In our area, Illinois nursing home neglect and abuse lawsuits might be appropriate to hold facilities accountable for poor care. Not only do the lawsuits provide redress for residents and their families, but the lawsuit also can spur facility-wide changes. Staffing levels and safety protocols often improve after successful legal actions.

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The Problem With Mandatory Arbitration Clauses in Nursing Home Contracts

Contract laws are often complex. In general, individuals are free to contract with one another as they see fit. The courts exist to enforce those contracts. However, our Chicago nursing home neglect lawyers know that it is rarely that simple. Power differences in the modern world mean that the principles of negotiation in business dealings simply do not exist in some settings. That is why for decades courts have acted as a key intermediary ensuring that egregious contract terms, usually forced upon one without knowledge or ability to negotiate fairly, are not upheld.

This debate continues today, including on issues related to nursing home neglect. In particular, there remains much disagreement about mandatory arbitration clauses in nursing home admission contracts. These clauses force residents to give up their basic legal rights in the event that a dispute arises related to the care they receive at the home. Essentially, the clauses mean that if a nursing home causes harm by acting negligently, the victims cannot use the regular civil justice system to seek relief.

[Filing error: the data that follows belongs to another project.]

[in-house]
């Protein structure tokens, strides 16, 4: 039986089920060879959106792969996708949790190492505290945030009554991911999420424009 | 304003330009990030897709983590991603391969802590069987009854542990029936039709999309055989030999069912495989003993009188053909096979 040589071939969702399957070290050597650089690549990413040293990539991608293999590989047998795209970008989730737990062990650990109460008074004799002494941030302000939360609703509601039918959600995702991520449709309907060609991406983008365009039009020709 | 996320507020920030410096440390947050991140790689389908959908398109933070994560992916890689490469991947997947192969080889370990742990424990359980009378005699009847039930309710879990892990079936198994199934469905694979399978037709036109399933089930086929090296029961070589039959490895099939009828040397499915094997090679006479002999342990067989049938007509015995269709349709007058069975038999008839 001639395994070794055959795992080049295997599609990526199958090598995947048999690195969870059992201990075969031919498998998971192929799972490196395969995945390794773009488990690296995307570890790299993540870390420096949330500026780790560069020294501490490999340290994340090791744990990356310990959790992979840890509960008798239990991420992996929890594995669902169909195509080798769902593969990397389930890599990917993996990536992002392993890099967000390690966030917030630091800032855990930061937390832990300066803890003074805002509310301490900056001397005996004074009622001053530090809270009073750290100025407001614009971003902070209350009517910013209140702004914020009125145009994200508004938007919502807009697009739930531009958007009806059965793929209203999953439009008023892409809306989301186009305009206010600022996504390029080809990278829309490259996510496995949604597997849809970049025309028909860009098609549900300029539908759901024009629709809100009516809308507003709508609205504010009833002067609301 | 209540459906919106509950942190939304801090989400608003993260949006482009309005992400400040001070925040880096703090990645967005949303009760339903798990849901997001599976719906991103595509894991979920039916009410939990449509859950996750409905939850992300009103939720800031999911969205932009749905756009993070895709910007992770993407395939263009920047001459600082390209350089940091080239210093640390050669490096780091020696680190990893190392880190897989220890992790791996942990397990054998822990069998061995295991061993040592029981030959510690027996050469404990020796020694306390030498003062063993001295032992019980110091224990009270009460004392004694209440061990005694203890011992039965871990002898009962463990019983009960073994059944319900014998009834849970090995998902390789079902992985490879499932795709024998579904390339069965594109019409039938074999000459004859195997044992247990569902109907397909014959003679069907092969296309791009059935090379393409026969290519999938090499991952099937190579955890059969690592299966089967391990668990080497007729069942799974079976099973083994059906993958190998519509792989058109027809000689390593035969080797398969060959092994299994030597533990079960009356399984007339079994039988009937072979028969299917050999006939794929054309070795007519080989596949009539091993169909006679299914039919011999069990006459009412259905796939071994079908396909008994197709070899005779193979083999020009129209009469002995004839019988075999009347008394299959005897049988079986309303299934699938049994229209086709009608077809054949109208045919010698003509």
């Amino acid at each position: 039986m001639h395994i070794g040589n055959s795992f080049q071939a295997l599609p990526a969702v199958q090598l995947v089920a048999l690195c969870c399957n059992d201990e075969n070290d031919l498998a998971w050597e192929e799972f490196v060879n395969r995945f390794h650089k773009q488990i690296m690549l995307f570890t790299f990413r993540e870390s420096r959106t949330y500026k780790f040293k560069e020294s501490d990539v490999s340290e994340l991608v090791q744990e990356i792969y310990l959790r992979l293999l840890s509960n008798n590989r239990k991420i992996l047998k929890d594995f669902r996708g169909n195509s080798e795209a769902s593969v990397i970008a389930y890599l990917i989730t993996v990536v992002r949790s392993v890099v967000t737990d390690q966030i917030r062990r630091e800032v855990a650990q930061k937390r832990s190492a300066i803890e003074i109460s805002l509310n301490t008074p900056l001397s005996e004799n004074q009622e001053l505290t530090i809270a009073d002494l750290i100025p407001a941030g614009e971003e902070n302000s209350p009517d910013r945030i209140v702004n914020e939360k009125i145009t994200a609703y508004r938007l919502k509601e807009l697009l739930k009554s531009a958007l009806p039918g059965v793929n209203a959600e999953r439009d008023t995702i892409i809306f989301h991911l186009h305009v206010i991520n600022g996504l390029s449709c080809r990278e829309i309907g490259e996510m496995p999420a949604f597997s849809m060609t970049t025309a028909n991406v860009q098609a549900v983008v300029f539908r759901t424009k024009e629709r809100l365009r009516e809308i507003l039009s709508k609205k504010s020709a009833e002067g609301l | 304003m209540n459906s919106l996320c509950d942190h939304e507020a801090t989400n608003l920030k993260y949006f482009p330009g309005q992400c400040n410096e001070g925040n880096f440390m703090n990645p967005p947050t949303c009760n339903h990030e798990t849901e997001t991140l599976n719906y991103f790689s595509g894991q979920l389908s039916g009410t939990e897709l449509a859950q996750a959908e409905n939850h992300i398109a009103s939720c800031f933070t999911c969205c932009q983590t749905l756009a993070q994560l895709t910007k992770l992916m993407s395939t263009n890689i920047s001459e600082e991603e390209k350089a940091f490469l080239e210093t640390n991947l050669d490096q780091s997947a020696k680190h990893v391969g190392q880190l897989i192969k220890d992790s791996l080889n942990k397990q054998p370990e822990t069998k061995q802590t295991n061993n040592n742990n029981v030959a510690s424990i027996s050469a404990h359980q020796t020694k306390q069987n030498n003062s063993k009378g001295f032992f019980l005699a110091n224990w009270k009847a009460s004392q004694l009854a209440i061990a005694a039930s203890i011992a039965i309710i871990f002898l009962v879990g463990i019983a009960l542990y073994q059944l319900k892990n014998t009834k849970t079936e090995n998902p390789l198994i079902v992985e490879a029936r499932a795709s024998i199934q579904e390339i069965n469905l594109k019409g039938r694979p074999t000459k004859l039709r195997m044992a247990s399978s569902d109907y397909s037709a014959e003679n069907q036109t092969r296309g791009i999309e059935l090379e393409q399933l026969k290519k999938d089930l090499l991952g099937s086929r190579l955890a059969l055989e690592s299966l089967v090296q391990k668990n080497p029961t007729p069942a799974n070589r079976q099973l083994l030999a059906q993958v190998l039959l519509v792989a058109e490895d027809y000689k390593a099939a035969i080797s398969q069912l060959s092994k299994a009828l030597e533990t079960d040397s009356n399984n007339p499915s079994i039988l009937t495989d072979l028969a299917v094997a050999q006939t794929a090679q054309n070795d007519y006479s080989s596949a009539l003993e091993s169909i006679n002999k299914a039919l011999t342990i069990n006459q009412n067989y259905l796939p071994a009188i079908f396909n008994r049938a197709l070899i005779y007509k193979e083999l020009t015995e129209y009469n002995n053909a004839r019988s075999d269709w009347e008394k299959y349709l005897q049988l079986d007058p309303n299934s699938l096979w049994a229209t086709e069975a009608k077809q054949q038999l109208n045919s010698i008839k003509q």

A recent letter to the editor from The Legal Intelligencer poignantly discussed the problems with these clauses. The letter points out the extreme emotions in play when a loved one is forced to move into a nursing home. This is an incredibly stressful time, often faced by seniors and their adult children. The contracts and clauses must be signed in the middle of the emotional rollercoaster. Our Illinois nursing home attorneys appreciate that this fact must be taken into account when evaluating the merits of these legal arrangements.

Some claim that arbitration is actually a superior model of resolving disputes, and residents are better served by using arbitration. If that were true, then residents could always agree to arbitration when the dispute arises. However, these clauses are always included “pre-dispute” when the family does not have the aid of counsel. Clearly, these companies place the clauses in the contract for their own benefit at a time when virtually no nursing home neglect lawyer would advise the agreement be signed.

Many supporting these clauses seek to avoid a jury under the assumption that juries are always “guided by emotion.” Yet, this perspective flies in the face of the 7th Amendment to the U.S. Constitution, which guarantees a right to a trial by jury. Obviously jury verdicts will always go against one side in a dispute. That side will likely argue that the jury made a mistake and was guided by improper principles. At the end of the day, however, our Founders rightly identified that the only way to fairly settle disputes was via an impartial group of individuals pulled from the community. Flaws can be pointed out, but that does not mean the jury system itself should be replaced contrary to constitutional dictates.